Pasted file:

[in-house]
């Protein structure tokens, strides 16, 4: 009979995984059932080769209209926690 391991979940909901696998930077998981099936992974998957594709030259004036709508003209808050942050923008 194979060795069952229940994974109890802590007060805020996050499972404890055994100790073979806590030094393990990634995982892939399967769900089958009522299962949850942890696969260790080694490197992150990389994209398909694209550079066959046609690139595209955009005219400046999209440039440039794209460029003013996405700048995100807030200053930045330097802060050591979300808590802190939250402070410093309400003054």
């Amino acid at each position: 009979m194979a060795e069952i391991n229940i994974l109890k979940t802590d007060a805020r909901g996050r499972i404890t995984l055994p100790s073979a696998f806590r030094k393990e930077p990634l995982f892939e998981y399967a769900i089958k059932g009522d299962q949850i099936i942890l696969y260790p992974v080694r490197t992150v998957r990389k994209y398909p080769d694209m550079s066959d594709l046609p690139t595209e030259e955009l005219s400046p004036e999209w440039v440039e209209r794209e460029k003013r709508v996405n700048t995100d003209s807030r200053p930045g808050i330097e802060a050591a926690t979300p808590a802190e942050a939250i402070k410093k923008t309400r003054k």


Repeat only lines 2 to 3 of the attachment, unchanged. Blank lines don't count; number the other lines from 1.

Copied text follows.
């Protein structure tokens, strides 16, 4: 009979995984059932080769209209926690 391991979940909901696998930077998981099936992974998957594709030259004036709508003209808050942050923008 194979060795069952229940994974109890802590007060805020996050499972404890055994100790073979806590030094393990990634995982892939399967769900089958009522299962949850942890696969260790080694490197992150990389994209398909694209550079066959046609690139595209955009005219400046999209440039440039794209460029003013996405700048995100807030200053930045330097802060050591979300808590802190939250402070410093309400003054």
């Amino acid at each position: 009979m194979a060795e069952i391991n229940i994974l109890k979940t802590d007060a805020r909901g996050r499972i404890t995984l055994p100790s073979a696998f806590r030094k393990e930077p990634l995982f892939e998981y399967a769900i089958k059932g009522d299962q949850i099936i942890l696969y260790p992974v080694r490197t992150v998957r990389k994209y398909p080769d694209m550079s066959d594709l046609p690139t595209e030259e955009l005219s400046p004036e999209w440039v440039e209209r794209e460029k003013r709508v996405n700048t995100d003209s807030r200053p930045g808050i330097e802060a050591a926690t979300p808590a802190e942050a939250i402070k410093k923008t309400r003054k």